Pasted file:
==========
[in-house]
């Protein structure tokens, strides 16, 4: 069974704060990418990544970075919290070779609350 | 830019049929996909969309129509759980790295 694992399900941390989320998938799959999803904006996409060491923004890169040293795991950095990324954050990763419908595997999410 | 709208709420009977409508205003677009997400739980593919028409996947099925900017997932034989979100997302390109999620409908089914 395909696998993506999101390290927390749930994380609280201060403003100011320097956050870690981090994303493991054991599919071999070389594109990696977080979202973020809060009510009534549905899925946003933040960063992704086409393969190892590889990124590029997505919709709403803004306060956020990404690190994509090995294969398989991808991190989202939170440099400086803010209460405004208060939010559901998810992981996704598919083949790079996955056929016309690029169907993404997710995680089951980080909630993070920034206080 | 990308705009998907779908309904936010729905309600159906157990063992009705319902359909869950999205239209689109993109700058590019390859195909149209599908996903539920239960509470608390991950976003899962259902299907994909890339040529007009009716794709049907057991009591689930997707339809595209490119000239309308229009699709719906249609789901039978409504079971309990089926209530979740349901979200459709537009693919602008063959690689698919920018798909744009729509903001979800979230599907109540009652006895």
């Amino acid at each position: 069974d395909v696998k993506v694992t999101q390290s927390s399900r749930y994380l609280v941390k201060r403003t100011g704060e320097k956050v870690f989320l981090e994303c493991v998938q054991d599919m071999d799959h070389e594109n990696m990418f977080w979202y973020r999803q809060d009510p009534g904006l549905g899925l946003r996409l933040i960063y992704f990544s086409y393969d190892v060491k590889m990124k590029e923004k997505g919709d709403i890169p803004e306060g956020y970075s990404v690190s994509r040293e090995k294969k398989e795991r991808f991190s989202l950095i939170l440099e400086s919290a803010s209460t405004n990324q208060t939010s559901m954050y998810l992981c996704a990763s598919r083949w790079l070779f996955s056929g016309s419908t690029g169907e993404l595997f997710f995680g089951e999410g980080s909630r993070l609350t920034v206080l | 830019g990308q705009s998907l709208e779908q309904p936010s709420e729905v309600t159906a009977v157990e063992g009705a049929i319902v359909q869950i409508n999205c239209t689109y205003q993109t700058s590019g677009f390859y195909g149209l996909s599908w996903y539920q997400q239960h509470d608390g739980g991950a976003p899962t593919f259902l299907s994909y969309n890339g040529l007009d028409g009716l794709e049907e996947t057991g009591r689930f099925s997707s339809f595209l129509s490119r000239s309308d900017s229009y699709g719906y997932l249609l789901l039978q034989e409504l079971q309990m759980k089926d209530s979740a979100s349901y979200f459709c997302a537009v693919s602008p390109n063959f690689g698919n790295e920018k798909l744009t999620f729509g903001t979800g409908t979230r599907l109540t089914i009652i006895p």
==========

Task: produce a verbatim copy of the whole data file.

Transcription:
[in-house]
């Protein structure tokens, strides 16, 4: 069974704060990418990544970075919290070779609350 | 830019049929996909969309129509759980790295 694992399900941390989320998938799959999803904006996409060491923004890169040293795991950095990324954050990763419908595997999410 | 709208709420009977409508205003677009997400739980593919028409996947099925900017997932034989979100997302390109999620409908089914 395909696998993506999101390290927390749930994380609280201060403003100011320097956050870690981090994303493991054991599919071999070389594109990696977080979202973020809060009510009534549905899925946003933040960063992704086409393969190892590889990124590029997505919709709403803004306060956020990404690190994509090995294969398989991808991190989202939170440099400086803010209460405004208060939010559901998810992981996704598919083949790079996955056929016309690029169907993404997710995680089951980080909630993070920034206080 | 990308705009998907779908309904936010729905309600159906157990063992009705319902359909869950999205239209689109993109700058590019390859195909149209599908996903539920239960509470608390991950976003899962259902299907994909890339040529007009009716794709049907057991009591689930997707339809595209490119000239309308229009699709719906249609789901039978409504079971309990089926209530979740349901979200459709537009693919602008063959690689698919920018798909744009729509903001979800979230599907109540009652006895």
């Amino acid at each position: 069974d395909v696998k993506v694992t999101q390290s927390s399900r749930y994380l609280v941390k201060r403003t100011g704060e320097k956050v870690f989320l981090e994303c493991v998938q054991d599919m071999d799959h070389e594109n990696m990418f977080w979202y973020r999803q809060d009510p009534g904006l549905g899925l946003r996409l933040i960063y992704f990544s086409y393969d190892v060491k590889m990124k590029e923004k997505g919709d709403i890169p803004e306060g956020y970075s990404v690190s994509r040293e090995k294969k398989e795991r991808f991190s989202l950095i939170l440099e400086s919290a803010s209460t405004n990324q208060t939010s559901m954050y998810l992981c996704a990763s598919r083949w790079l070779f996955s056929g016309s419908t690029g169907e993404l595997f997710f995680g089951e999410g980080s909630r993070l609350t920034v206080l | 830019g990308q705009s998907l709208e779908q309904p936010s709420e729905v309600t159906a009977v157990e063992g009705a049929i319902v359909q869950i409508n999205c239209t689109y205003q993109t700058s590019g677009f390859y195909g149209l996909s599908w996903y539920q997400q239960h509470d608390g739980g991950a976003p899962t593919f259902l299907s994909y969309n890339g040529l007009d028409g009716l794709e049907e996947t057991g009591r689930f099925s997707s339809f595209l129509s490119r000239s309308d900017s229009y699709g719906y997932l249609l789901l039978q034989e409504l079971q309990m759980k089926d209530s979740a979100s349901y979200f459709c997302a537009v693919s602008p390109n063959f690689g698919n790295e920018k798909l744009t999620f729509g903001t979800g409908t979230r599907l109540t089914i009652i006895p």